You never stop hearing about data-driven marketing these days. I never shut up about it, but with the data revolution in full swing, you can hardly blame me. You could say that, right now, data is…big.
There are countless platforms available today that automate the kind of number-crunching you’d previously need to be a maths genius to do. And all of this, at the click of a mouse.
But it’ll only take you so far.
Now, don’t get me wrong: I think the automation of data analysis is great. However, any platform you use is just a tool. No matter how powerful it is, no matter what insights are revealed, it still comes down to what you choose to do with it. You still need to decide on what actions to take. You need to press the button.
So, how do you get from data insights to head-turning creative?
Don’t make the mistake of thinking data has all the answers, or that you can be lazy. It’s not going to produce the creative for you.
Between those insights and the creative is a human being working out what that information actually means for real people in the real world – i.e. how it relates to your audience and how it will help you to engage them.
Let’s get physical
The challenge for marketers is to go into it with a logical, scientific mindset. Look at the insights objectively. Go in looking to discover new things, to answer questions you’ve always wanted to ask about your audience.
CERN’s discovery of the Higgs boson is the perfect example of the working relationship between man, machine and data. The Large Hadron Collider – the world’s biggest particle accelerator – generates a colossal one petabyte of data per second during experiments. That’s 1,000,000,000,000,000 bytes. Per SECOND.
Now don’t worry, only a fraction of this is actually stored and recorded, so it won’t cause a meltdown of all the world’s current computing power and create a black hole (probably – I don’t know, I’m not a physicist).
But, as powerful and as impressive as the LHC is, it’s not the machine itself that discovered the Higgs boson in 2012 – it only generated the data. It was the intuition and decision-making of the scientists at CERN that finally confirmed the existence of the particle first theorised in 1964.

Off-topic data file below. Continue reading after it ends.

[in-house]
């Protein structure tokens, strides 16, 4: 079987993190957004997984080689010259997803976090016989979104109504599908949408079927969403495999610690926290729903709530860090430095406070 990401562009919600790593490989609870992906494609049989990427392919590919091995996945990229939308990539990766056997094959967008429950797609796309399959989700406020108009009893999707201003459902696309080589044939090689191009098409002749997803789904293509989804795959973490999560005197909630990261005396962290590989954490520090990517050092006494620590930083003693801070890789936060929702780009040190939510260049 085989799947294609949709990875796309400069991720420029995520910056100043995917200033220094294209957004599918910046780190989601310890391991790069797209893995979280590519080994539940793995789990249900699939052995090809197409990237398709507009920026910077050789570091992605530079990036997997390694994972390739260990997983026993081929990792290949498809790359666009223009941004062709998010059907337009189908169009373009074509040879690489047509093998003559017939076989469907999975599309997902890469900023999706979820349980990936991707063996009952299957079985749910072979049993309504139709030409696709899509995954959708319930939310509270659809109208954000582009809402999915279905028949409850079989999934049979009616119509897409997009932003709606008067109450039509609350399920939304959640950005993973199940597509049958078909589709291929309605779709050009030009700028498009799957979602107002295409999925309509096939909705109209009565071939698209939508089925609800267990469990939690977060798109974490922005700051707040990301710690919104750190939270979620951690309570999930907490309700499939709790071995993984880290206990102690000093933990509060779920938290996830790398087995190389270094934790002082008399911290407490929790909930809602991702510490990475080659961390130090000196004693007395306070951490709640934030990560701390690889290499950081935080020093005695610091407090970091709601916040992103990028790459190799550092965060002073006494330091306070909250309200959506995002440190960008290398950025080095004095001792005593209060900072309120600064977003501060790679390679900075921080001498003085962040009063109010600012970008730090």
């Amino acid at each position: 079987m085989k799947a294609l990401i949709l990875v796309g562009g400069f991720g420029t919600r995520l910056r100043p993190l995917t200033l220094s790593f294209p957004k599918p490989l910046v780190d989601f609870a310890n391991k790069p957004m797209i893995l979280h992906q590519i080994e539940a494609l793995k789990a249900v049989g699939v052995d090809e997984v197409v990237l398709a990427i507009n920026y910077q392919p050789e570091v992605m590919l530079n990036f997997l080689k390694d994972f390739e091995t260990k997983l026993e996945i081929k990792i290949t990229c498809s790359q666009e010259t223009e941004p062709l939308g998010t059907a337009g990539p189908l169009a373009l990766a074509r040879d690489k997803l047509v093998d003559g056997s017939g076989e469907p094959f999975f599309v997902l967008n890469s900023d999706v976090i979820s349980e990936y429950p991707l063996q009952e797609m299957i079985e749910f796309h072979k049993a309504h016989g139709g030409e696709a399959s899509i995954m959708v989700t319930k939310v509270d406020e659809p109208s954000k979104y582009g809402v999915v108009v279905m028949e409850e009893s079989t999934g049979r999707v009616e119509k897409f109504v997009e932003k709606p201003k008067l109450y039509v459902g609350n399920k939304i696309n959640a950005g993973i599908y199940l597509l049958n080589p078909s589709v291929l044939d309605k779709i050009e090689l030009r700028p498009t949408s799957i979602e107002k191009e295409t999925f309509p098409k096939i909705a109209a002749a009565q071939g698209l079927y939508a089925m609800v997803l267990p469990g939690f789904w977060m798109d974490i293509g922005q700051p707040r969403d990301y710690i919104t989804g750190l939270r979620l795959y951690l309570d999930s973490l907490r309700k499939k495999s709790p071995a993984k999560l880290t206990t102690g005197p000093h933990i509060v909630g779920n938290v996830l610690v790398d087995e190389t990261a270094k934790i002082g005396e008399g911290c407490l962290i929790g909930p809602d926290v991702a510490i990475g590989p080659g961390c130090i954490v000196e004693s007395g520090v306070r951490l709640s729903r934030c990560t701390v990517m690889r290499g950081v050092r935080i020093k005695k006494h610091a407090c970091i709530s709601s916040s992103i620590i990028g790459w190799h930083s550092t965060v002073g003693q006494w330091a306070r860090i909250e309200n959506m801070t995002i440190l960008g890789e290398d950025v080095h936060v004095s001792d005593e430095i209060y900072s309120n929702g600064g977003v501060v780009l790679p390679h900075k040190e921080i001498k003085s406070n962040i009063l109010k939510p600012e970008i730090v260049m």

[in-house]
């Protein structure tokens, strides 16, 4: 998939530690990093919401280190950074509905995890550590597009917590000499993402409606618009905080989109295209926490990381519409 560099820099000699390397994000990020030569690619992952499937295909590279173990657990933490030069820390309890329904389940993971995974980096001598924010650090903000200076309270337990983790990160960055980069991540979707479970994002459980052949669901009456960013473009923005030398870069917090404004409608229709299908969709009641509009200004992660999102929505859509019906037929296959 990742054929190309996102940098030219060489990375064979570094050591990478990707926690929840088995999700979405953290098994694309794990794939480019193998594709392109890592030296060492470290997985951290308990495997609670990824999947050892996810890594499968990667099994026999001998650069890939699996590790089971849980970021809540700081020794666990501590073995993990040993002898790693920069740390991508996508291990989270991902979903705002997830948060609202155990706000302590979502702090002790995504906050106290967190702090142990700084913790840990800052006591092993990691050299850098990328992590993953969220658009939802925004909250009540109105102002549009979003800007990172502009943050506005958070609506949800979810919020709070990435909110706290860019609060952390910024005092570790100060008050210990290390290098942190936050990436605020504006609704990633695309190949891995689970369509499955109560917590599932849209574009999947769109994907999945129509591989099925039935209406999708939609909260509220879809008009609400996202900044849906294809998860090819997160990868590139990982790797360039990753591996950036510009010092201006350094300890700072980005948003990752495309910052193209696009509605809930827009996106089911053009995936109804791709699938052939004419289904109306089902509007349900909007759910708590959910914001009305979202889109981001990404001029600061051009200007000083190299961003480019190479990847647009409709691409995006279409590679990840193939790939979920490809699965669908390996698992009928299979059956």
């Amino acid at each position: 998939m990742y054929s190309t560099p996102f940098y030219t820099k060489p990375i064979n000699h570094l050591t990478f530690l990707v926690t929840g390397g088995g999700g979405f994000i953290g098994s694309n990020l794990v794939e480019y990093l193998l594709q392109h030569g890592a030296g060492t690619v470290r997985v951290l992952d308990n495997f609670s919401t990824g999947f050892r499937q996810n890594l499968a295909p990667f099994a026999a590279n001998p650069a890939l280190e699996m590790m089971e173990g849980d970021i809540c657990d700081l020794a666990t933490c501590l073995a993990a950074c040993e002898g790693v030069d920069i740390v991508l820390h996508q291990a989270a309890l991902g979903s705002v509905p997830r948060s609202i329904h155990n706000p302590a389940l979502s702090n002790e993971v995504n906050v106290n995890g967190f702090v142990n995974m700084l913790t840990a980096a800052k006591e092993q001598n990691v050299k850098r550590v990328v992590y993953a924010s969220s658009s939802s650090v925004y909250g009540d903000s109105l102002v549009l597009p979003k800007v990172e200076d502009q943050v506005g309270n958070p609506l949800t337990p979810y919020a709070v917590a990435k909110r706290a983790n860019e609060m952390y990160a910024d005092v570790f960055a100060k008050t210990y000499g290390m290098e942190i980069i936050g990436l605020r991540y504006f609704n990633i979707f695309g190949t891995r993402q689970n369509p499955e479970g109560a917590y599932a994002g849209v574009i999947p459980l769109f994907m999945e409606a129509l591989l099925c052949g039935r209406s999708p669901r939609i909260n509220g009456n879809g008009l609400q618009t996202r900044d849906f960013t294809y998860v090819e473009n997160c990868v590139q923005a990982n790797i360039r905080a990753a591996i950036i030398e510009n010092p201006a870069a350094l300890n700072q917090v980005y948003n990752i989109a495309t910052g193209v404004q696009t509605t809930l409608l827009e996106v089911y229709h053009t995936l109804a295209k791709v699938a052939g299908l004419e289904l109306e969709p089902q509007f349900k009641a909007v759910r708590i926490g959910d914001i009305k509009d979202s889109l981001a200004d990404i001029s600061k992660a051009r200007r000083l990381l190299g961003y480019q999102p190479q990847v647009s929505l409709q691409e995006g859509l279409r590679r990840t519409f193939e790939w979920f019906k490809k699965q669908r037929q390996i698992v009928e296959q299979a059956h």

They realised the LHC could be used for this purpose, and carefully set the parameters that would generate the kind of data they needed. They certainly weren’t sifting through the hundreds of petabytes CERN currently has stored across the world, hoping to stumble upon something interesting.
What if you disagree with the insights?
Marketers get a little more leeway than scientists here, since the artistic side of marketing must come into play too.
Just as some of the most successful products and marketing campaigns have resulted from going against what focus groups have said, you aren’t forced to use any insights you feel won’t translate into head-turning ideas. But you must still look at them logically.
It’s about balance
I’ve no doubt that marketing must be data-driven if it’s to remain relevant, but in ten years’ time, this will be the standard. We’ll just call it plain ol’ marketing. Then your differentiator will be standout creative (which, of course, should be influenced by what the data is telling you).
Marketers, the good ones at least, have always used whatever data they can get their hands on to inform their strategic and creative decisions. But now that we’re flooded by data it’ll take a more scientific approach to merge information with creativity.
Please feel free to get in touch to talk about how data could drive your next marketing campaign.